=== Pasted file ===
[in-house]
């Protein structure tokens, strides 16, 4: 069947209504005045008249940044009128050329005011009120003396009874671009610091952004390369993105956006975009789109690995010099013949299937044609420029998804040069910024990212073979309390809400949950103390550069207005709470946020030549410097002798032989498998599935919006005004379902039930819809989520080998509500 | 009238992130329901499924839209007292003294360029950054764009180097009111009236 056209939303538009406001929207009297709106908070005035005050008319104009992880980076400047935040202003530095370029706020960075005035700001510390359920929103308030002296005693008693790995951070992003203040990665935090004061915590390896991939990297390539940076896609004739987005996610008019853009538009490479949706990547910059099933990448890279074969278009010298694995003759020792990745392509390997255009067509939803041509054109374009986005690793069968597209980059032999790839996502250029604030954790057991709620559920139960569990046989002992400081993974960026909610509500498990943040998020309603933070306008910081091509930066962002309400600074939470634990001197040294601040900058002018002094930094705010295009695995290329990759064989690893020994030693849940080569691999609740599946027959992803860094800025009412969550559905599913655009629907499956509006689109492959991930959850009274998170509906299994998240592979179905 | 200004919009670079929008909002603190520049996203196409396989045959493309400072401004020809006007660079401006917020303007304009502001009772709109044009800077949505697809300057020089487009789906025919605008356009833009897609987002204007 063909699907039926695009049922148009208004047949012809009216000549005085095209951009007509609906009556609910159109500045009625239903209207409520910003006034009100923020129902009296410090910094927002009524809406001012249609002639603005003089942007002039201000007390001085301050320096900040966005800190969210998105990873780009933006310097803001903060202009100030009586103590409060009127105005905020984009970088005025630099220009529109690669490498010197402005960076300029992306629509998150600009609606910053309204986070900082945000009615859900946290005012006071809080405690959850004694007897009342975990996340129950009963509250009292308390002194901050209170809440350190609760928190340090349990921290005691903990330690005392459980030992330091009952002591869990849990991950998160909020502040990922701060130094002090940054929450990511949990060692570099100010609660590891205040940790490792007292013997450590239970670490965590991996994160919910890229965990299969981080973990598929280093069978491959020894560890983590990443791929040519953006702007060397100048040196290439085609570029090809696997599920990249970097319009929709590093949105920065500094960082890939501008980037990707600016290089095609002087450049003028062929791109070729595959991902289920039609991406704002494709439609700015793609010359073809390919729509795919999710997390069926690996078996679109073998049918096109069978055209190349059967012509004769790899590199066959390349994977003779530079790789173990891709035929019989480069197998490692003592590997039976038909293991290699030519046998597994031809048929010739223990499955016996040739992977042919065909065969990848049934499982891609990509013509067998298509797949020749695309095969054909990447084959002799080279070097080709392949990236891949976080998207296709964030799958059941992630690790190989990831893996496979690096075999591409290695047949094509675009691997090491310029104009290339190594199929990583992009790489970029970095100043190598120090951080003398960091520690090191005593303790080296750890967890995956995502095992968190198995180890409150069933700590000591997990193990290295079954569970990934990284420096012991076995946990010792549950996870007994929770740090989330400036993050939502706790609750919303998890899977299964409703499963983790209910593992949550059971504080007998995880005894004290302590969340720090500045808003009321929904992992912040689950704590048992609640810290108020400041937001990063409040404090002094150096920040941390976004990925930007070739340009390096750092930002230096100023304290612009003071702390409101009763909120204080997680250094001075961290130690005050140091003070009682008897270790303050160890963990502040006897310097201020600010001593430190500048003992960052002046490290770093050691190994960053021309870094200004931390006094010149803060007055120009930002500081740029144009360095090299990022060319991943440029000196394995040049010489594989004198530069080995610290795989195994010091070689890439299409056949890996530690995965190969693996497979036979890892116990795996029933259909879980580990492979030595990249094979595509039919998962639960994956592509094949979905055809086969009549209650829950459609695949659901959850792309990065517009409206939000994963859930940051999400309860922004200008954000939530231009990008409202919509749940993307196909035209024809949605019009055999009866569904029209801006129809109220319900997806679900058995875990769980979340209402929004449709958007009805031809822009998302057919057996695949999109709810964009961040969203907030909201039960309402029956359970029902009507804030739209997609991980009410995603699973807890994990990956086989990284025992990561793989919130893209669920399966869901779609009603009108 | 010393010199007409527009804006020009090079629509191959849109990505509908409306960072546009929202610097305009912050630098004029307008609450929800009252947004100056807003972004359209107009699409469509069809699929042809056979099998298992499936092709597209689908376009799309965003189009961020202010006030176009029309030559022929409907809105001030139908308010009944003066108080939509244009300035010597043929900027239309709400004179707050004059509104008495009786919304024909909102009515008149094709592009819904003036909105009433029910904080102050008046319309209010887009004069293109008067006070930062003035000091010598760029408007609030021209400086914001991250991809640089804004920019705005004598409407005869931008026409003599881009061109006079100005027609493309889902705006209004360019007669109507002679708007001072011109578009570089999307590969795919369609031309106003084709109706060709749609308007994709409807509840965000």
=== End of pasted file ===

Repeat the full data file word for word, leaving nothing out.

[in-house]
């Protein structure tokens, strides 16, 4: 069947209504005045008249940044009128050329005011009120003396009874671009610091952004390369993105956006975009789109690995010099013949299937044609420029998804040069910024990212073979309390809400949950103390550069207005709470946020030549410097002798032989498998599935919006005004379902039930819809989520080998509500 | 009238992130329901499924839209007292003294360029950054764009180097009111009236 056209939303538009406001929207009297709106908070005035005050008319104009992880980076400047935040202003530095370029706020960075005035700001510390359920929103308030002296005693008693790995951070992003203040990665935090004061915590390896991939990297390539940076896609004739987005996610008019853009538009490479949706990547910059099933990448890279074969278009010298694995003759020792990745392509390997255009067509939803041509054109374009986005690793069968597209980059032999790839996502250029604030954790057991709620559920139960569990046989002992400081993974960026909610509500498990943040998020309603933070306008910081091509930066962002309400600074939470634990001197040294601040900058002018002094930094705010295009695995290329990759064989690893020994030693849940080569691999609740599946027959992803860094800025009412969550559905599913655009629907499956509006689109492959991930959850009274998170509906299994998240592979179905 | 200004919009670079929008909002603190520049996203196409396989045959493309400072401004020809006007660079401006917020303007304009502001009772709109044009800077949505697809300057020089487009789906025919605008356009833009897609987002204007 063909699907039926695009049922148009208004047949012809009216000549005085095209951009007509609906009556609910159109500045009625239903209207409520910003006034009100923020129902009296410090910094927002009524809406001012249609002639603005003089942007002039201000007390001085301050320096900040966005800190969210998105990873780009933006310097803001903060202009100030009586103590409060009127105005905020984009970088005025630099220009529109690669490498010197402005960076300029992306629509998150600009609606910053309204986070900082945000009615859900946290005012006071809080405690959850004694007897009342975990996340129950009963509250009292308390002194901050209170809440350190609760928190340090349990921290005691903990330690005392459980030992330091009952002591869990849990991950998160909020502040990922701060130094002090940054929450990511949990060692570099100010609660590891205040940790490792007292013997450590239970670490965590991996994160919910890229965990299969981080973990598929280093069978491959020894560890983590990443791929040519953006702007060397100048040196290439085609570029090809696997599920990249970097319009929709590093949105920065500094960082890939501008980037990707600016290089095609002087450049003028062929791109070729595959991902289920039609991406704002494709439609700015793609010359073809390919729509795919999710997390069926690996078996679109073998049918096109069978055209190349059967012509004769790899590199066959390349994977003779530079790789173990891709035929019989480069197998490692003592590997039976038909293991290699030519046998597994031809048929010739223990499955016996040739992977042919065909065969990848049934499982891609990509013509067998298509797949020749695309095969054909990447084959002799080279070097080709392949990236891949976080998207296709964030799958059941992630690790190989990831893996496979690096075999591409290695047949094509675009691997090491310029104009290339190594199929990583992009790489970029970095100043190598120090951080003398960091520690090191005593303790080296750890967890995956995502095992968190198995180890409150069933700590000591997990193990290295079954569970990934990284420096012991076995946990010792549950996870007994929770740090989330400036993050939502706790609750919303998890899977299964409703499963983790209910593992949550059971504080007998995880005894004290302590969340720090500045808003009321929904992992912040689950704590048992609640810290108020400041937001990063409040404090002094150096920040941390976004990925930007070739340009390096750092930002230096100023304290612009003071702390409101009763909120204080997680250094001075961290130690005050140091003070009682008897270790303050160890963990502040006897310097201020600010001593430190500048003992960052002046490290770093050691190994960053021309870094200004931390006094010149803060007055120009930002500081740029144009360095090299990022060319991943440029000196394995040049010489594989004198530069080995610290795989195994010091070689890439299409056949890996530690995965190969693996497979036979890892116990795996029933259909879980580990492979030595990249094979595509039919998962639960994956592509094949979905055809086969009549209650829950459609695949659901959850792309990065517009409206939000994963859930940051999400309860922004200008954000939530231009990008409202919509749940993307196909035209024809949605019009055999009866569904029209801006129809109220319900997806679900058995875990769980979340209402929004449709958007009805031809822009998302057919057996695949999109709810964009961040969203907030909201039960309402029956359970029902009507804030739209997609991980009410995603699973807890994990990956086989990284025992990561793989919130893209669920399966869901779609009603009108 | 010393010199007409527009804006020009090079629509191959849109990505509908409306960072546009929202610097305009912050630098004029307008609450929800009252947004100056807003972004359209107009699409469509069809699929042809056979099998298992499936092709597209689908376009799309965003189009961020202010006030176009029309030559022929409907809105001030139908308010009944003066108080939509244009300035010597043929900027239309709400004179707050004059509104008495009786919304024909909102009515008149094709592009819904003036909105009433029910904080102050008046319309209010887009004069293109008067006070930062003035000091010598760029408007609030021209400086914001991250991809640089804004920019705005004598409407005869931008026409003599881009061109006079100005027609493309889902705006209004360019007669109507002679708007001072011109578009570089999307590969795919369609031309106003084709109706060709749609308007994709409807509840965000």